- Don’t judge others. Teach children to be accepting of their friends. Remind them that not everyone has the same situation, circumstance, or opportunities that they might have.
Talking to Children:
When talking to children about being mean it is important to discuss several things: feelings, positive behavior, kindness, and choices. Talking to your children about feelings and positive reactions to those feelings will help them create healthy relationships with others. This is also a perfect time to teach your children about manners, being polite, and treating others the way they would like to be treated. Anger is usually the feeling associated with being mean to others. By teaching your children how to be kind to others will show them the importance of having good manners, being considerate of other’s feelings, and to be compassionate toward others.
- Talk to your children about anger, and things that can cause them to become angry. Tell them what anger is. Explain how anger is just another normal feeling people experience.
- Things that can cause people to become angry:
- losing something that belongs to them, etc.
- Talk about how they can choose to respond positively when they experience anger:
- taking a timeout to be alone,
- talking to a friend,
- writing their feelings in a journal,
- walking away,
- reading, etc.
- Talk to your children about being kind, and give your own examples of how you show your kindness, and praise them when you see them doing kind things for others:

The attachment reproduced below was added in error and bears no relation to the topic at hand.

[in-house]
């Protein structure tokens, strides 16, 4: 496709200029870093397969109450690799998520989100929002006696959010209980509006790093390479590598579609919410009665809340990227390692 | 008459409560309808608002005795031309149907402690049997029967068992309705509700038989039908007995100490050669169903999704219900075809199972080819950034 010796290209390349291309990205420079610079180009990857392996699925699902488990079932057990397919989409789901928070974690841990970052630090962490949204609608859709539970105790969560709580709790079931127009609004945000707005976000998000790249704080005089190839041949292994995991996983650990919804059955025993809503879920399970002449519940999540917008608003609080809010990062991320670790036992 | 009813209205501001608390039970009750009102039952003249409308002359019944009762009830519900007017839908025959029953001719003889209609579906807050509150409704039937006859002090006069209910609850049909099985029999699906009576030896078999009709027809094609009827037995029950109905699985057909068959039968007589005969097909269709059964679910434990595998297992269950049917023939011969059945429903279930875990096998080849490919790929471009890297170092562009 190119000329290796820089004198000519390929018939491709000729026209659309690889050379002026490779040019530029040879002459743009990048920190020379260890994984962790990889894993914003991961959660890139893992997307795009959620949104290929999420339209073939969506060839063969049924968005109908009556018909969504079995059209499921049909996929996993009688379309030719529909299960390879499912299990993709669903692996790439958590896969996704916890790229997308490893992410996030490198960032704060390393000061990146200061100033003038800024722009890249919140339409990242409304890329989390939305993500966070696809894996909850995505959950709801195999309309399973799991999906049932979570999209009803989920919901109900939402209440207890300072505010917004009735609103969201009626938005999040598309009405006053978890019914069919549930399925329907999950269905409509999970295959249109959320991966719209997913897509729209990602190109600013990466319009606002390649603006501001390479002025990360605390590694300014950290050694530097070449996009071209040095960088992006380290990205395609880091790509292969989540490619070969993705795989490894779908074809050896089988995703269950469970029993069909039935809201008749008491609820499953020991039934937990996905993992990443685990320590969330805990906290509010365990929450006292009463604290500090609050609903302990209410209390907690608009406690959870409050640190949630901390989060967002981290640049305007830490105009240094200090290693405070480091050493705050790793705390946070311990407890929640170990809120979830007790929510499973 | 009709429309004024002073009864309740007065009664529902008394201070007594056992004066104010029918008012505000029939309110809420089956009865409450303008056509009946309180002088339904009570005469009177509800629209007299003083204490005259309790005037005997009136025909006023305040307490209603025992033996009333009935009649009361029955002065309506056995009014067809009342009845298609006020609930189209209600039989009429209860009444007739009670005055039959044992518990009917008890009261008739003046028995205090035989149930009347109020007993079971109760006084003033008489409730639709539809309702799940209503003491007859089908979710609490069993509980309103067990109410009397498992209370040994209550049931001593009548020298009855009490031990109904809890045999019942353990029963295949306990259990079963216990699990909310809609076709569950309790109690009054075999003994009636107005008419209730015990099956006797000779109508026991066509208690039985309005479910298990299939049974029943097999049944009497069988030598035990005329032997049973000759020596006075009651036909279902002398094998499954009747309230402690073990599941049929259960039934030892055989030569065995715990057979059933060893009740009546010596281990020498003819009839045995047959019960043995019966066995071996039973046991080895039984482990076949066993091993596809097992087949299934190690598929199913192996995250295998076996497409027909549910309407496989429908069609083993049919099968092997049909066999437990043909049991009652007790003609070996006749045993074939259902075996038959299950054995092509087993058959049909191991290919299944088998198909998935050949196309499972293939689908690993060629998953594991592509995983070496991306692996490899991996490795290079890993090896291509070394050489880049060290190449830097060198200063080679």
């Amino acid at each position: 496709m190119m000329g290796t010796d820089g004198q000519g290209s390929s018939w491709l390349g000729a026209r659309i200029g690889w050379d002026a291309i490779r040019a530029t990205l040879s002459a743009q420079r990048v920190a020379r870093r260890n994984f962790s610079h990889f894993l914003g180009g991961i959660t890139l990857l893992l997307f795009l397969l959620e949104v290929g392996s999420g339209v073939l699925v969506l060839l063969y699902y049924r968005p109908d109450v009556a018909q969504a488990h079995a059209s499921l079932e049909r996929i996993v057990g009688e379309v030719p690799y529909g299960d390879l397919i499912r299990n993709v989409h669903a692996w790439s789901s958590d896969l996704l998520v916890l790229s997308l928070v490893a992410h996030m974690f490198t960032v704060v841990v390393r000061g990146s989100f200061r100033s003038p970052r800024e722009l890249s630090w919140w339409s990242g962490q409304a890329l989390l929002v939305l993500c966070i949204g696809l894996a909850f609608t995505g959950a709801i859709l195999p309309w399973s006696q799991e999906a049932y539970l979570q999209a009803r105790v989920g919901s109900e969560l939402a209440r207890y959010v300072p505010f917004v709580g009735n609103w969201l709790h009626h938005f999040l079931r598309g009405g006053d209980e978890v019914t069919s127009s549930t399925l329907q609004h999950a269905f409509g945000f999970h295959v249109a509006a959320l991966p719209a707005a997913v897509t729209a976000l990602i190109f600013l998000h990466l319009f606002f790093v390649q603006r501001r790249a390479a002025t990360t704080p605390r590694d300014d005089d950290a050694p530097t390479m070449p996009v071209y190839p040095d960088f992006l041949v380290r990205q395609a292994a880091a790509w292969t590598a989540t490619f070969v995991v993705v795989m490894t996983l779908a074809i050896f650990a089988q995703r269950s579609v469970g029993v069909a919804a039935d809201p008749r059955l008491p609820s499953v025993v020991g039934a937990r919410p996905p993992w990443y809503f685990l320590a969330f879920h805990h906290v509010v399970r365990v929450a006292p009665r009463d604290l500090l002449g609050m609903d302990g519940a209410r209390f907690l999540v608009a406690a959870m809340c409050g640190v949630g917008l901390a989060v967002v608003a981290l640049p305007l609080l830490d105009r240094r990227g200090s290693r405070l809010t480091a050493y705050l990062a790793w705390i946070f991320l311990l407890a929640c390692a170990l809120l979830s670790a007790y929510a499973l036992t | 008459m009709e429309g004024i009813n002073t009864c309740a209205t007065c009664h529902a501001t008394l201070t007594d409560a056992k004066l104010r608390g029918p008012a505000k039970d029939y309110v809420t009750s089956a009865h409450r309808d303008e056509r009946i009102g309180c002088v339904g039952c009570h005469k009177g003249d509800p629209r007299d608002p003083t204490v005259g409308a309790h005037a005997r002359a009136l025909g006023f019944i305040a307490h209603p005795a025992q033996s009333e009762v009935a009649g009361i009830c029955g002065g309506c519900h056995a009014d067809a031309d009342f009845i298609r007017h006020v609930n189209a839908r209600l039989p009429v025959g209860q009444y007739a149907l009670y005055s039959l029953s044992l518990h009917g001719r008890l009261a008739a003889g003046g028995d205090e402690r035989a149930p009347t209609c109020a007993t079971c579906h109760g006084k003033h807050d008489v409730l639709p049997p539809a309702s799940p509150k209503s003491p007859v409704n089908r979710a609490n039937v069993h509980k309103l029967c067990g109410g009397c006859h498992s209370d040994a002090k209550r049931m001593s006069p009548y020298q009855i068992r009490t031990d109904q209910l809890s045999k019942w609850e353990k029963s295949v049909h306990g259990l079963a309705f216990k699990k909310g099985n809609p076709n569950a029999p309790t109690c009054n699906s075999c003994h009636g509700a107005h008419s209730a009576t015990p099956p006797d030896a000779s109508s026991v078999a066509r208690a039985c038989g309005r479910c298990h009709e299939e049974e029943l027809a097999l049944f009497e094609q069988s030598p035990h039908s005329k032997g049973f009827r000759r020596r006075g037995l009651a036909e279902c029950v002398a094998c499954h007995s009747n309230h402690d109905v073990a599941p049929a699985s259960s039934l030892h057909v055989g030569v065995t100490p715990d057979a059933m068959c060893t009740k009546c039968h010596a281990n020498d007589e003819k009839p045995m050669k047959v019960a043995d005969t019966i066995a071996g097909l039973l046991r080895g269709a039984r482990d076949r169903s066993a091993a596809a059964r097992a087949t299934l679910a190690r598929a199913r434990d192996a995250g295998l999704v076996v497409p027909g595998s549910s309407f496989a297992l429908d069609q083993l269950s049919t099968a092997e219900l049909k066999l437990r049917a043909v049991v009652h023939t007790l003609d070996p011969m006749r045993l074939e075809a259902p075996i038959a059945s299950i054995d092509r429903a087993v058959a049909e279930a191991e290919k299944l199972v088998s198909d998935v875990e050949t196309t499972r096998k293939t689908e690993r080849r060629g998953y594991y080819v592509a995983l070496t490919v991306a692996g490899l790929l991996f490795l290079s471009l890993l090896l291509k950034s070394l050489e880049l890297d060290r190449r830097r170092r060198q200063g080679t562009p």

- sharing your belongings with others,
- cooking for the family,
- giving compliments,
- helping, etc.
- Talk to them about what feelings they experience when people are mean to them:
- left out,
- angry, etc.
- Teach your child the golden rule, and give them examples: treat others the way you would like to be treated.
- share with others,
- do not yell at others,
- ask for permission before you take something that does not belong to you, etc.
- Violent or aggressive behavior
- Divorce, poverty, stress, single parenting, unemployment, exposure to violence (whether within the family, community, or media)
- Extreme anger
- Frequent outbursts
- Easily frustrated
- Easily irritated
Coping Skills and Techniques:
- Teach your children how to breathe deeply
- Teach your children how to count to ten when they are angry
- Encourage your child to do jumping jacks and other exercises
- Give your child examples of positive self-talk
- Encourage your children to talk to a friend/adult
- Suggest to your children to go to a quiet place to calm down
Books and/or Movies:
- How to Take the Grrrr Out of Anger (Laugh And Learn) by Elizabeth Verdick
- Dude, That's Rude!: (Get Some Manners) (Laugh & Learn) by Pamela Espeland and Elizabeth Verdick
- A volcano in my tummy: helping children to handle anger : a resource book for parents, caregivers and teachers by Warwick Pudney, Éliane Whitehouse
- Where the Wild Things Are by Carey Bryson (movie and book)
- When Sophie Gets Angry -- Really, Really Angry by Molly Bang
- Mean Soup by Betsy Everitt
- Enemy Pie by Derek Munson
- Alexander and the Terrible, Horrible, No Good Very Bad Day by Judith Viorst